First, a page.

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Thursday August 5th

New masters program within School of Education aims to set graduates apart

Peabody Hall is home to UNC's School of Education, where you can now pursue a MEITE: Masters of Arts in Educational Innovation, Technology and Entrepreneurship.
Buy Photos Peabody Hall is home to UNC's School of Education, where you can now pursue a MEITE: Masters of Arts in Educational Innovation, Technology and Entrepreneurship.

A masters program in the UNC School of Education combines business, education and technology — and the priority deadline for financial awards is on Feb. 12.

The Masters in Educational Innovation, Technology and Entrepreneurship is a hybrid professional degree within the School of Education that gives students business, educational and technological skills to be successful entrepreneurs.

The program started three years ago. Keith Sawyer, Morgan Distinguished Professor in Educational Innovations, took the lead in its creation, researching programs across the nation and creating a model.

At the core of MEITE is a combination of learning sciences, which encompasses what we understand about how people learn from empirical research, said Jeff Greene, associate dean for Academic Affairs in the School of Education. He said learning sciences is an aspect of UNC's program that sets them apart from the education programs at Stanford University, University of Pennsylvania and Carnegie Mellon University. 

“What I think makes our program really distinctive is that learning science piece, and we try really hard to help our students understand theory and empirical research on learning so that they can be really informed creators of innovative technology solutions,” Greene said.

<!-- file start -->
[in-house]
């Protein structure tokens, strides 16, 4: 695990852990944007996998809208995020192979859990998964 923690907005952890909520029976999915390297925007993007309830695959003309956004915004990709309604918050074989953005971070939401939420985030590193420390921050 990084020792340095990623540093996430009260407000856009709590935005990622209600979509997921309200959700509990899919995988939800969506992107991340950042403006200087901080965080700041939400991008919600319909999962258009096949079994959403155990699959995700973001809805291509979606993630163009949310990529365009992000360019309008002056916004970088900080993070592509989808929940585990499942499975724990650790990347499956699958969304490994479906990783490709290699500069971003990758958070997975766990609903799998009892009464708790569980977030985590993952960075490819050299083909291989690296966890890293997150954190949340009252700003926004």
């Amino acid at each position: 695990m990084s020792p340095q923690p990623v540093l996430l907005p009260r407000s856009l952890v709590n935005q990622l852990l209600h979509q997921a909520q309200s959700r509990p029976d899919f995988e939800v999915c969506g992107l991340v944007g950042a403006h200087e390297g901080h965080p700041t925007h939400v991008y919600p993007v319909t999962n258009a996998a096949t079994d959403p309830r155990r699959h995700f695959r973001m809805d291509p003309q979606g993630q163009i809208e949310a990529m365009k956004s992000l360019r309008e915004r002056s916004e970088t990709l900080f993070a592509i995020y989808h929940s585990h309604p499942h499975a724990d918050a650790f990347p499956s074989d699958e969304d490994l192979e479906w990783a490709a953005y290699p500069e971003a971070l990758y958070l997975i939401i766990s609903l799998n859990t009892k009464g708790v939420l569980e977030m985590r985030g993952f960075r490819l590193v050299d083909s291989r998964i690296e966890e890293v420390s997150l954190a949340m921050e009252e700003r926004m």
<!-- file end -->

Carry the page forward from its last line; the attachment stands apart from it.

The program gives students expertise in the science of how people learn so they can intelligently evaluate new technologies and make educated decisions about how and when to use them. 

Students in MEITE have the opportunity to take classes at the Kenan-Flagler Business School, a relationship the School of Education values, Greene said. Sawyer said students are able to learn about important facets of business, such as venture capital, how to give a pitch and how to iterate through a design cycle. These skills stretch beyond the expertise of the School of Education, allowing students to learn how to be entrepreneurs. 

“We are preparing people to go out there and start companies,” Sawyer said.

This is evident with Shange Song, a MEITE student. Song is an English teacher from China who came to UNC specifically for the MEITE program. Song said the intensive program gave her the necessary skill set to go back to China to launch her own business, which she already has the name, logo and content for. 

Students enrolled with MEITE also participate in an internship. They are placed in educational ventures in the Triangle area, a good supplement to traditional classwork, Sawyer said. He also said internships allow students to practice through learning and bring back their experiences to be discussed in a classroom setting. 

“You have a set of skills that I think is just incredibly marketable,” Sawyer said. 

Inside the classroom, students can expect MEITE to be a collaborative learning environment. Song said 60 to 70 percent of the work is completed alongside fellow students. MEITE believes its students will benefit if they are knowledgeable collaborators, which Greene said “teaches students to maximize and foster creativity.”

MEITE looks for eager, engaging students, Greene said. Students must apply by Feb. 12 to be considered for financial awards and June 11 for regular admission in Fall 2019.

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